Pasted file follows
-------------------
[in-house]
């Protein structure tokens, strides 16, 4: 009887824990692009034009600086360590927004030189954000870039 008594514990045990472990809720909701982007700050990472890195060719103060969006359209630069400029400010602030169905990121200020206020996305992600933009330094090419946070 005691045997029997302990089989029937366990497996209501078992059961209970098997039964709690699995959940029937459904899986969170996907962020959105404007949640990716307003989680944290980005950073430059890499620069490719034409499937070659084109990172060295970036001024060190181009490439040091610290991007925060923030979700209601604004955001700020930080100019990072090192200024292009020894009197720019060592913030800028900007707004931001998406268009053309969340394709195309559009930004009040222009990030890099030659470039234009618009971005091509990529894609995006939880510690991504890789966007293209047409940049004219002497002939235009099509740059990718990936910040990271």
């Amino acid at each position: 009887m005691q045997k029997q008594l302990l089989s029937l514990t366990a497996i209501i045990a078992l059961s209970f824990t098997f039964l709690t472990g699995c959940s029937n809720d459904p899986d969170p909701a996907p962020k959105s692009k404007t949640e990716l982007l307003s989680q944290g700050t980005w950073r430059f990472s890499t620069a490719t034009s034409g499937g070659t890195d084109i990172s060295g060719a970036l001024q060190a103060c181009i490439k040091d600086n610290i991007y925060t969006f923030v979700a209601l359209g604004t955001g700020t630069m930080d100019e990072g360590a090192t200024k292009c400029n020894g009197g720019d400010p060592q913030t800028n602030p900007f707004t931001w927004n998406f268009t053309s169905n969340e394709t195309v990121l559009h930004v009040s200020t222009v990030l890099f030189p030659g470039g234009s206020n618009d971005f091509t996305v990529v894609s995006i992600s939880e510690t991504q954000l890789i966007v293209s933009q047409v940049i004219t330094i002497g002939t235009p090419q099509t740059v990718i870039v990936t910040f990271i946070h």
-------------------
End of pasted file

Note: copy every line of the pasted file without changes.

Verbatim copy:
[in-house]
């Protein structure tokens, strides 16, 4: 009887824990692009034009600086360590927004030189954000870039 008594514990045990472990809720909701982007700050990472890195060719103060969006359209630069400029400010602030169905990121200020206020996305992600933009330094090419946070 005691045997029997302990089989029937366990497996209501078992059961209970098997039964709690699995959940029937459904899986969170996907962020959105404007949640990716307003989680944290980005950073430059890499620069490719034409499937070659084109990172060295970036001024060190181009490439040091610290991007925060923030979700209601604004955001700020930080100019990072090192200024292009020894009197720019060592913030800028900007707004931001998406268009053309969340394709195309559009930004009040222009990030890099030659470039234009618009971005091509990529894609995006939880510690991504890789966007293209047409940049004219002497002939235009099509740059990718990936910040990271």
């Amino acid at each position: 009887m005691q045997k029997q008594l302990l089989s029937l514990t366990a497996i209501i045990a078992l059961s209970f824990t098997f039964l709690t472990g699995c959940s029937n809720d459904p899986d969170p909701a996907p962020k959105s692009k404007t949640e990716l982007l307003s989680q944290g700050t980005w950073r430059f990472s890499t620069a490719t034009s034409g499937g070659t890195d084109i990172s060295g060719a970036l001024q060190a103060c181009i490439k040091d600086n610290i991007y925060t969006f923030v979700a209601l359209g604004t955001g700020t630069m930080d100019e990072g360590a090192t200024k292009c400029n020894g009197g720019d400010p060592q913030t800028n602030p900007f707004t931001w927004n998406f268009t053309s169905n969340e394709t195309v990121l559009h930004v009040s200020t222009v990030l890099f030189p030659g470039g234009s206020n618009d971005f091509t996305v990529v894609s995006i992600s939880e510690t991504q954000l890789i966007v293209s933009q047409v940049i004219t330094i002497g002939t235009p090419q099509t740059v990718i870039v990936t910040f990271i946070h």